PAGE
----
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Why PEPs should include local officials…

I’m a fan of sometimes keeping to the letter of the regulation if it keeps operational costs down. And, then, a news item pops up that shows me the weakness of that argument:

The former Finance Director of Cherryville, NC just pled guilty to the embezzlement of over $435,000. An excerpt from the FBI news release:

According to the bill of information and the filed plea agreement, up until her retirement in December 2011, Alexander was employed by the city of Cherryville as its finance director and supervised the city’s Finance Department. In that capacity, Alexander oversaw the city’s accounting, financial reporting, and treasury divisions, as well as the city’s revenue collections and customer service departments. As the finance director, Alexander also had access to and was able to process payroll payments to Cherryville employees, direct payments for city expenses, issue checks on behalf of the city, remove cancelled checks from the city’s records, and make adjustments to Cherryville’s electronic accounting systems, court records indicate.

From about August 2005 through December 2011, Alexander embezzled at least $435,294 of Cherryville’s funds and used the money to pay personal expenses. Court documents show that Alexander made weekly payroll payments to herself that were more than 300 percent of her authorized net pay from the city. In total, Alexander embezzled approximately $309,594 from the city of Cherryville in this manner.

Court records also show that Alexander used city funds to pay for personal expenses, including shopping and travel expenses, that she charged on her personal American Express credit card by issuing checks from the city of Cherryville made out to American Express. According to filed documents, Alexander issued the city checks and forged on those checks the signature of another Cherryville employee who was the authorized signatory on the account. Then, to avoid detection, after the forged checks had cleared and were returned by the bank, Alexander would remove them from the city’s records, court documents show. Alexander issued and forged a total of 26 checks from the city of Cherryville totaling approximately $97,000 to pay off personal charges on her American Express card.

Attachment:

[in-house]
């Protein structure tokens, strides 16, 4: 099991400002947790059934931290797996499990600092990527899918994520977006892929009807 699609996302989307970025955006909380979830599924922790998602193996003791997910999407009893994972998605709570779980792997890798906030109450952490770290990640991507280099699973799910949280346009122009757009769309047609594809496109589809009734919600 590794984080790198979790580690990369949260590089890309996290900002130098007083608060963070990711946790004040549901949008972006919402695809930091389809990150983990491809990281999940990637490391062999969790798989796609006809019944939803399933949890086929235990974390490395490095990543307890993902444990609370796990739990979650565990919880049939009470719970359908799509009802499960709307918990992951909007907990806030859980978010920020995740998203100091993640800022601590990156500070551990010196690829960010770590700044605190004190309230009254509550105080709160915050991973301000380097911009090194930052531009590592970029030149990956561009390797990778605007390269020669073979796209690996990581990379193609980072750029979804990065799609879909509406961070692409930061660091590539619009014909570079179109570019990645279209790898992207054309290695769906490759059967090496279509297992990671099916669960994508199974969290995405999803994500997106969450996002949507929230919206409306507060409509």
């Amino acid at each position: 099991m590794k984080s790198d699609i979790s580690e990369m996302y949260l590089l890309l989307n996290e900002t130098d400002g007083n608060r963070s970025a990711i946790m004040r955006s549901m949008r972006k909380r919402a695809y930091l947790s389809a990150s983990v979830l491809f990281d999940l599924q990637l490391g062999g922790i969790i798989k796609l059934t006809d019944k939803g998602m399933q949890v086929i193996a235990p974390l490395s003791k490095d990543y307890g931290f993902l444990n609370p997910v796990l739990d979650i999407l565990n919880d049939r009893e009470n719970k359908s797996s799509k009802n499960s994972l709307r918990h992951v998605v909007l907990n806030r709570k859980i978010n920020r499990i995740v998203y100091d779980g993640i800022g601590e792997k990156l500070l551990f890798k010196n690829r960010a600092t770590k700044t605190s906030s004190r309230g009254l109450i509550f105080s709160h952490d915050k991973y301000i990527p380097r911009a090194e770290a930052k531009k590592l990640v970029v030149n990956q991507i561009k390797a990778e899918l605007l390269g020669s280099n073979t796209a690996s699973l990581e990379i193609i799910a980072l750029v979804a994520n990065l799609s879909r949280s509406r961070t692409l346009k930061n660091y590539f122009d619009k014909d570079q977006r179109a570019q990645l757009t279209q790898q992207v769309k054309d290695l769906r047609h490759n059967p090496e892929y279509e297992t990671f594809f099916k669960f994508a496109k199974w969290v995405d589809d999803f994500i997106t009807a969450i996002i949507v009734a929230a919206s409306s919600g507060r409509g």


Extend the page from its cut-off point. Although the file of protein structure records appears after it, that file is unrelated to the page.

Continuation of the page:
So, if your firm had considered this official a PEP, could you have caught this fraud earlier?

Perhaps I should retool my mantra about this: you should consider as PEPs people from your client base who are either government officials in the geographic area your firm serves that have some authority and or fiduciary responsibility, and their families and associates. So a small local bank might be on the lookout for local officials, while a regional might care about those folks and state officials (in addition to any foreign officials).

Link:

FBI Press Release

Categories: PEP Lists

eric9to5

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